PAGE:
Internet video has already given rise to a new, often more opinionated and edgier, broadcast journalism — Alive in Baghdad, Moblogic, Gnooze, VBS, to name just a very few– but, today, YouTube and the Pulitzer Center have institutionalized democratized journalism with Project: Report.

Perhaps Keith Olbermann and Chris Matthews will want to submit?

Like CNN’s iReport, Project: Report draws on the visibility of established brands to bring independent voices to the forefront.

“In each of the three rounds of Project: Report, reporters will be given an assignment to complete. Each of these assignments gives [journalists] an opportunity to report on the important individuals, issues, and communities” in their lives.

The contest consists of three rounds: in the first, participants will file assignments to be reviewed by a panel of journalists from the Pulitzer Center.  Ten will be selected to advance to round 2, and five of those will be selected as finalists by the YouTube community.  The grand prize winner will be granted a $10,000 journalism fellowship with the Pulitzer Center to report on a story outside of their home country.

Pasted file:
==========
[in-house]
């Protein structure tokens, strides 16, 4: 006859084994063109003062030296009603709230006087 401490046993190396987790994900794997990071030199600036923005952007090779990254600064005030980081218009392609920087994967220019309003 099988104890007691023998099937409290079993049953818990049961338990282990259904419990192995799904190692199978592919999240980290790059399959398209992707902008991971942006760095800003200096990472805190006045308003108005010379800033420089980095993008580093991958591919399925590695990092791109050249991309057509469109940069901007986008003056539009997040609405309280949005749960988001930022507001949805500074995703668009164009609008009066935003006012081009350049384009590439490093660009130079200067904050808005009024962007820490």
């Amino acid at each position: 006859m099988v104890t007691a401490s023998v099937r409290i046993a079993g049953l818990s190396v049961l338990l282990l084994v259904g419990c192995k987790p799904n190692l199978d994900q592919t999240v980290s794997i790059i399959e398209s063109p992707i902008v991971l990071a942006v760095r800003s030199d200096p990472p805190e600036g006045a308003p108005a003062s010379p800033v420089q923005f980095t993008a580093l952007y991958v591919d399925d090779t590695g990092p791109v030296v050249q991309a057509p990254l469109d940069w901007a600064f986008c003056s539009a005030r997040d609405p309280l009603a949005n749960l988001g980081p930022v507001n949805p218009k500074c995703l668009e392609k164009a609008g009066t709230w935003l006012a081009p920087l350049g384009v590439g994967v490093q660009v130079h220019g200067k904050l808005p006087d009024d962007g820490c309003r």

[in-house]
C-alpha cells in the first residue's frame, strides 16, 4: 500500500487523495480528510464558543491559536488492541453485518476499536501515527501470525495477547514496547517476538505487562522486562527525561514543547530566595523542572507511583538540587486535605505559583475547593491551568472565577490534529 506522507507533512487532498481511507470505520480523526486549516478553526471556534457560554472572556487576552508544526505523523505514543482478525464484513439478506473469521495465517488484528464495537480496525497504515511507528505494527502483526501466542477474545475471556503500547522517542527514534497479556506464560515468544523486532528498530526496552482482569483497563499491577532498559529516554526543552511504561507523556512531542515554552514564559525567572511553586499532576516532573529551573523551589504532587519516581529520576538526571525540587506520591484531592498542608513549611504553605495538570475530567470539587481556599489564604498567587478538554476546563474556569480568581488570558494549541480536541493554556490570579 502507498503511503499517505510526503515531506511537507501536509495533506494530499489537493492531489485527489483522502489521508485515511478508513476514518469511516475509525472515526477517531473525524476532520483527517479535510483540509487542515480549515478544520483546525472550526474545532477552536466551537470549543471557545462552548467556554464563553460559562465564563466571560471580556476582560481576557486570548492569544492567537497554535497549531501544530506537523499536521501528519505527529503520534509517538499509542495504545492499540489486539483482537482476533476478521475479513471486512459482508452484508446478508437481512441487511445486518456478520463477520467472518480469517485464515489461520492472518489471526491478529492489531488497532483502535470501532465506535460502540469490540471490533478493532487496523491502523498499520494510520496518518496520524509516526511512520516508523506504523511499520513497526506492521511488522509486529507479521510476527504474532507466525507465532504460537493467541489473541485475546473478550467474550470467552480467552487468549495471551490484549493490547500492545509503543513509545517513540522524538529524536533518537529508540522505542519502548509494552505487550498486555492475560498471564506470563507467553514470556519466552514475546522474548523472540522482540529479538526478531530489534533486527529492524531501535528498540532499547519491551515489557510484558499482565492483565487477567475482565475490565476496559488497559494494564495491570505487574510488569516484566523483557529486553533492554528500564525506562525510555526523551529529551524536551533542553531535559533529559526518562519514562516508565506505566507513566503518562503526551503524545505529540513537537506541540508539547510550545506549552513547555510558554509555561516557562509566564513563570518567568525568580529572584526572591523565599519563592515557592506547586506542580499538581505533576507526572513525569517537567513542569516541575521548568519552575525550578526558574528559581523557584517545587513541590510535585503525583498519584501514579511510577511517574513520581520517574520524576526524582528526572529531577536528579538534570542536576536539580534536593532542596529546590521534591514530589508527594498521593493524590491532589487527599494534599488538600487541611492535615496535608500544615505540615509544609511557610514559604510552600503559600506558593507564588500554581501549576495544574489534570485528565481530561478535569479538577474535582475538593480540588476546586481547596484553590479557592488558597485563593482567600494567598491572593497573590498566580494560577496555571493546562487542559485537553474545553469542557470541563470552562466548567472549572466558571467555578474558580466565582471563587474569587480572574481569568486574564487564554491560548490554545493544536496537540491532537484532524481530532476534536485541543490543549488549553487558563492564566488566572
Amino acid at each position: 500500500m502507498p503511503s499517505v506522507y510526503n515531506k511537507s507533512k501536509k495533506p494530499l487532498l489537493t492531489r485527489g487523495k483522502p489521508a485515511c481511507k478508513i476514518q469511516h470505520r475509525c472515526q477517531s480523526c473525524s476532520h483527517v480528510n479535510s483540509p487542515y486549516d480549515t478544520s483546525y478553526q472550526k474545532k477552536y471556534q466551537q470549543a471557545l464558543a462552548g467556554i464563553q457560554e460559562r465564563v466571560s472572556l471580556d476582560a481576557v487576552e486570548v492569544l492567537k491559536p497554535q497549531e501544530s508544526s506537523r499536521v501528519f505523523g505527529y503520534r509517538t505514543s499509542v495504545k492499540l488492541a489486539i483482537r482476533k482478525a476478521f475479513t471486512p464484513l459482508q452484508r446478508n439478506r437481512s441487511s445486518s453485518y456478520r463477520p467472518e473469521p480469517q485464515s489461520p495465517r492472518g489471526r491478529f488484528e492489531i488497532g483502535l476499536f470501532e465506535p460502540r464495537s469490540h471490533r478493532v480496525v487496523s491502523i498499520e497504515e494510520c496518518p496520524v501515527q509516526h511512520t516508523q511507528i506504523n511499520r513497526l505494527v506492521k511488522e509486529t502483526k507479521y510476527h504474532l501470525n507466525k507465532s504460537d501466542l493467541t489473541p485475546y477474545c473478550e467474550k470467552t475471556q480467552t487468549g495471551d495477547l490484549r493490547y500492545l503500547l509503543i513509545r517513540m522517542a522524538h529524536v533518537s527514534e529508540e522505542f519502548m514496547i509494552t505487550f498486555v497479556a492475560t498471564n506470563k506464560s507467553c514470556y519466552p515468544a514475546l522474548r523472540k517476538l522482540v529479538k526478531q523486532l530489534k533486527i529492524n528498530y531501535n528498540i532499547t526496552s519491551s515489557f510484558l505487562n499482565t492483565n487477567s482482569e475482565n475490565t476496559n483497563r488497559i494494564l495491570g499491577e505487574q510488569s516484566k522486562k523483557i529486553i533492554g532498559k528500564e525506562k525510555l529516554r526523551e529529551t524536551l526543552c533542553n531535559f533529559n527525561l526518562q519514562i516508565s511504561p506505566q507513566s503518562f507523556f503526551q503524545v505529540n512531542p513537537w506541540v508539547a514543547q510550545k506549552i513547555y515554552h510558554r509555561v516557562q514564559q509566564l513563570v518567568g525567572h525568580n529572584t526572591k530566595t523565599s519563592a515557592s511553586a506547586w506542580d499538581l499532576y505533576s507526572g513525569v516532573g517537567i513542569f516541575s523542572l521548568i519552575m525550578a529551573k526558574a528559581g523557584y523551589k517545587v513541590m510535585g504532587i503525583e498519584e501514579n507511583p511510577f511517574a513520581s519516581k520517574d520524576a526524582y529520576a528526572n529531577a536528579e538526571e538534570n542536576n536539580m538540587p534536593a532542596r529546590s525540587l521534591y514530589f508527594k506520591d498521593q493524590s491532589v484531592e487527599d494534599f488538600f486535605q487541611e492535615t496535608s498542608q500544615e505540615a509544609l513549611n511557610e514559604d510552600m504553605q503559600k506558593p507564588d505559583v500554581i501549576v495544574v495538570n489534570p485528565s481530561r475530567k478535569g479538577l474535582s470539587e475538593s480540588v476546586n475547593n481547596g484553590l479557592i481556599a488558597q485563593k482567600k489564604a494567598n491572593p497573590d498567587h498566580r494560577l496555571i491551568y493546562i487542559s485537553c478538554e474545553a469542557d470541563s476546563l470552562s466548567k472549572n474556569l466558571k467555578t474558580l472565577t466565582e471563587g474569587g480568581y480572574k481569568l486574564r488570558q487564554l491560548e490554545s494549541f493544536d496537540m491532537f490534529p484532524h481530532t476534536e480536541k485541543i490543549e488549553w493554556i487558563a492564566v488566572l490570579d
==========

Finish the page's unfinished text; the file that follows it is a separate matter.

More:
I always question the creative ingenuity of those who require outside motivation and, though this does represent an interesting opportunity for a talented aspiring journalist to bring attention to his or her work, I wonder if it completely captures the spirit of new journalism. 

That said, the Pulitzer Center is an important institution that will maintain relevance in the new media paradigm by creating standards that adapt to the new distribution environment, and this is an interesting application of their resources which brings much needed attention to their worthy mission.

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